3 Up 3 Down: AA on Trades, Colby’s Bunt and Artificial Turf

There’s nothing like facing off against the team with the worst record in baseball to cure what ails a struggling club. Turns out a series against the Texas Rangers is precisely what the Blue Jays needed to get back on track and pick up a series win.

Frankly, a sweep or taking two of three from the Rangers was expected, as Texas is one team that has suffered mightily with season-ending injuries. However, a strong outing by Marcus Stroman and some timely hitting on Sunday helped the Blue Jays get back on track.


AA Holds Court, Remains Vague

On Sunday, Alex Anthopoulos held court with the press and also spoke with Sportsnet’s Barry Davis and answered questions mostly pertaining to the upcoming July 31st non-waiver trade deadline.

As per usual, AA remained his elusive self and failed to give any real concrete answers as to what the Blue Jays’ plans are in the coming weeks. While it’s clear they need to make moves now, I think they’re really taking the “wait and see” approach.

With the surging Red Sox and Rays, the dynamic is really shifting within the American League East and in just a few weeks, it really could be anyone’s game. So it’s my estimation that they’re sitting back and letting things unfold leading up to July 31st.

A curious tweet sent out by Bob Elliott hinted that the Blue Jays have told teams aren’t able to take on additional payroll, and judging by the Ervin Santana saga from earlier this season, that wouldn’t at all surprise me.

In the video, Anthopoulos emphasized moves could be after the non-waiver deadline, which indicates the Blue Jays would more likely be looking at taking on players with big-money contracts that will pass through waivers.

Cliff Lee seems like the prime example for this scenario; he’s owed $25 million next season and has a $27.5 million club option for 2016. However, for the Blue Jays to take on that kind of cash, they’d likely have to jettison a big-money contract of their own.

I guess what I’m saying is I’m not counting on Alex Anthopoulos getting anything done prior to July 31st, but there is potential for the Blue Jays to swing a deal for somebody that clears waivers.


Colby Lewis Hates Bunts

Did you know that according to the unwritten rules of baseball, you’re not allowed to bunt with a two-run lead? And if you see a huge hole on the left side of the infield, that you’re not allowed to take advantage of said situation?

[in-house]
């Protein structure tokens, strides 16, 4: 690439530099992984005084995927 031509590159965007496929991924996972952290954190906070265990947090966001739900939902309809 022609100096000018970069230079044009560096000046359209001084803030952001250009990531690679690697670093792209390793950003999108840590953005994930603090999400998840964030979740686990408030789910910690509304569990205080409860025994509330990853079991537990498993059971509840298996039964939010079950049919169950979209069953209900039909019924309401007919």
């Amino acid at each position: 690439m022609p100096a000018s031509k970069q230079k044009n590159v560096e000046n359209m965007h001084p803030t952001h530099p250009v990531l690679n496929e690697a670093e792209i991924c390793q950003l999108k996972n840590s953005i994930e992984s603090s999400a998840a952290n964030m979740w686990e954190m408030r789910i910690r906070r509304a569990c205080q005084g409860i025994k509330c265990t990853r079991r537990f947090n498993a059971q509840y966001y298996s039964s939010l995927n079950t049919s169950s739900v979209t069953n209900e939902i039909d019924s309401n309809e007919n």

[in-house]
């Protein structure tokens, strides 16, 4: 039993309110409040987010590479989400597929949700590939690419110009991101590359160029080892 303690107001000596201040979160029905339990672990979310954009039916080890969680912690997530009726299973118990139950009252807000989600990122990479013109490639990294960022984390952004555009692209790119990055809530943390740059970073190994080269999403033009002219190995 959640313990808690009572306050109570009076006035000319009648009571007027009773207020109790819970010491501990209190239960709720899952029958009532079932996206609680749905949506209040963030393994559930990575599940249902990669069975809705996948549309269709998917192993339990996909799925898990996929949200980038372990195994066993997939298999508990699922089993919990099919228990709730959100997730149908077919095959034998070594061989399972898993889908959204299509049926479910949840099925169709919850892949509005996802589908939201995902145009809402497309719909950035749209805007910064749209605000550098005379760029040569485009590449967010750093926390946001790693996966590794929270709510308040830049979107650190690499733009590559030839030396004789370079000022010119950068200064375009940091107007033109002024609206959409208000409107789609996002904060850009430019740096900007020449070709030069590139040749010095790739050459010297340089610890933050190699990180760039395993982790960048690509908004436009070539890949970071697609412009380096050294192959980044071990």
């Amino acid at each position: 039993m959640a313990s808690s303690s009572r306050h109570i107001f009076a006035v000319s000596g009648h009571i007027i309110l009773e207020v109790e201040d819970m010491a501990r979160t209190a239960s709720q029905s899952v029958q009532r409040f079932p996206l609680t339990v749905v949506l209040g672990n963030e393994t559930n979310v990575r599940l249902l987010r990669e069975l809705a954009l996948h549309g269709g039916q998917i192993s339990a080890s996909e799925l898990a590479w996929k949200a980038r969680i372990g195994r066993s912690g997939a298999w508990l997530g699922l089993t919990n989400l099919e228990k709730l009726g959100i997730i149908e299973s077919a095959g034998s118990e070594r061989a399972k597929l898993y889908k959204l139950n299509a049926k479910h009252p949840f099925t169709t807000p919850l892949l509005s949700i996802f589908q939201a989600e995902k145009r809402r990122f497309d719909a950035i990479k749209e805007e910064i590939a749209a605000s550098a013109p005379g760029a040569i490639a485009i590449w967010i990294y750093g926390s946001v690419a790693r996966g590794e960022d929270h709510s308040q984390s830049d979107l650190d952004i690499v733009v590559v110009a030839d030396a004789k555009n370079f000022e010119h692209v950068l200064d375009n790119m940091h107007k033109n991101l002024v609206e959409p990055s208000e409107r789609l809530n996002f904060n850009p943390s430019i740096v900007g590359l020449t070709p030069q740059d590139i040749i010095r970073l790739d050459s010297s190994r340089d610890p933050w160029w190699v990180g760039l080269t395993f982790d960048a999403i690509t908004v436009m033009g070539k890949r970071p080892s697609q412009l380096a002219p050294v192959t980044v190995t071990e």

At least that’s the world according to Texas Rangers starter, Colby Lewis who got in a heated exchange with Colby Rasmus. Here’s what Lewis had to say about the situation via Chris Toman’s piece on MLB.com.

“I told [Rasmus] I didn’t appreciate it. You’re up by two runs with two outs and you lay down a bunt. I don’t think that’s the way the game should be played … we are playing the shift, and he laid down a bunt basically simply for average.”

Wait a second, is Lewis complaining about Rasmus laying down a bunt when the Blue Jays only had a two-run lead? The very same team that’s struggled to score runs for the better part of a month?

Since when did a two run lead become insurmountable? If the game had been 10-0, then I would have understood, but it’s two damn runs. Get a grip, Colby.


Also, Colby Rasmus is hardly the first person who has ever tried to beat the shift by bunting the other way. David Ortiz has attempted this, Jose Bautista has done this, and it hasn’t been so they could pad their statistics. It’s so they could get on base and ultimately help their team win.

If Lewis was going to be upset, he should be upset at Anthony Gose who laid down a bunt base hit and then attempted another in his following at bat. If anybody’s trying to bunt for average, it’s Anthony Gose.

Let’s Talk About Turf, Man

This is likely a topic that deserves its own post entirely, but talk of the quality of the turf at the Rogers Centre has really become a concern in recent weeks.

Jose Bautista voiced his displeasure with the artificial playing surface during the All-Star break, and over the weekend the quality of the turf compared to real grass was very apparent.

In was the turf from Sunday’s game, the seams of the Astroturf were very evident by first base. This is hardly a new problem for the Blue Jays, and also one that likely won’t have a resolution for many years to come.

But when the field looks that shotty on television, one can only imagine what it must be like for the players who have to play on it.

Images courtesy of Tom Szczerbowski/Getty Images Sport and MLB.com

Ian Hunter

Ian has been writing about the Toronto Blue Jays since 2007. He enjoyed the tail-end of the Roy Halladay era and vividly remembers the Alex Rodriguez "mine" incident. He'll also retell the story of Game 5 of the 2015 ALDS to his kids for the next 20 years.

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